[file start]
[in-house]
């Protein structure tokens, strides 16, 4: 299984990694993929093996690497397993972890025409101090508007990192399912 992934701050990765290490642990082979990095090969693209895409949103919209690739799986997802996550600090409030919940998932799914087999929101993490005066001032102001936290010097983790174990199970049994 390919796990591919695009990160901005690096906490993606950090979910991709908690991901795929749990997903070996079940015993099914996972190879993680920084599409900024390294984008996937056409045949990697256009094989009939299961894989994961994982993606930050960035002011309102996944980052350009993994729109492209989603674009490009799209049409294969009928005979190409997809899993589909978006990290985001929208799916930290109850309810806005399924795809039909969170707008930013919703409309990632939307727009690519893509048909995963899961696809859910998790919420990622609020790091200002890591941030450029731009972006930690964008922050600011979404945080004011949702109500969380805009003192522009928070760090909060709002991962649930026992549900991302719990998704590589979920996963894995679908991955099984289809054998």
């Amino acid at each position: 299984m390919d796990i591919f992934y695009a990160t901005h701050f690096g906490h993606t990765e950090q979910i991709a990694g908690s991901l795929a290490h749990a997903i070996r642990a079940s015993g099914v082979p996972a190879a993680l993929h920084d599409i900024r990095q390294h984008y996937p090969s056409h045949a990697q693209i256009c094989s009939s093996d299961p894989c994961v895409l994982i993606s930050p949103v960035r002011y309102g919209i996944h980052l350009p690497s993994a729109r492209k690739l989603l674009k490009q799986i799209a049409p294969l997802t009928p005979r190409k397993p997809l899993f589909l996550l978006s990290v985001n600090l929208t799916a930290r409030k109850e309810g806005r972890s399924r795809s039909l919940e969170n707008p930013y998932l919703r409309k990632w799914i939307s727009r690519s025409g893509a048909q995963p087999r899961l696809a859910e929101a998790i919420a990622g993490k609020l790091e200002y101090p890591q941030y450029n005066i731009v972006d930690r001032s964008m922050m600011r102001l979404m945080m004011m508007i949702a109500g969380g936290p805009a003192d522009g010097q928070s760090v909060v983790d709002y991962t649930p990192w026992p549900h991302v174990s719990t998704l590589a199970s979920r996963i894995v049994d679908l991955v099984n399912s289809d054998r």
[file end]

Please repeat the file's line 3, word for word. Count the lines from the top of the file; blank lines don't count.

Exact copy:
């Amino acid at each position: 299984m390919d796990i591919f992934y695009a990160t901005h701050f690096g906490h993606t990765e950090q979910i991709a990694g908690s991901l795929a290490h749990a997903i070996r642990a079940s015993g099914v082979p996972a190879a993680l993929h920084d599409i900024r990095q390294h984008y996937p090969s056409h045949a990697q693209i256009c094989s009939s093996d299961p894989c994961v895409l994982i993606s930050p949103v960035r002011y309102g919209i996944h980052l350009p690497s993994a729109r492209k690739l989603l674009k490009q799986i799209a049409p294969l997802t009928p005979r190409k397993p997809l899993f589909l996550l978006s990290v985001n600090l929208t799916a930290r409030k109850e309810g806005r972890s399924r795809s039909l919940e969170n707008p930013y998932l919703r409309k990632w799914i939307s727009r690519s025409g893509a048909q995963p087999r899961l696809a859910e929101a998790i919420a990622g993490k609020l790091e200002y101090p890591q941030y450029n005066i731009v972006d930690r001032s964008m922050m600011r102001l979404m945080m004011m508007i949702a109500g969380g936290p805009a003192d522009g010097q928070s760090v909060v983790d709002y991962t649930p990192w026992p549900h991302v174990s719990t998704l590589a199970s979920r996963i894995v049994d679908l991955v099984n399912s289809d054998r």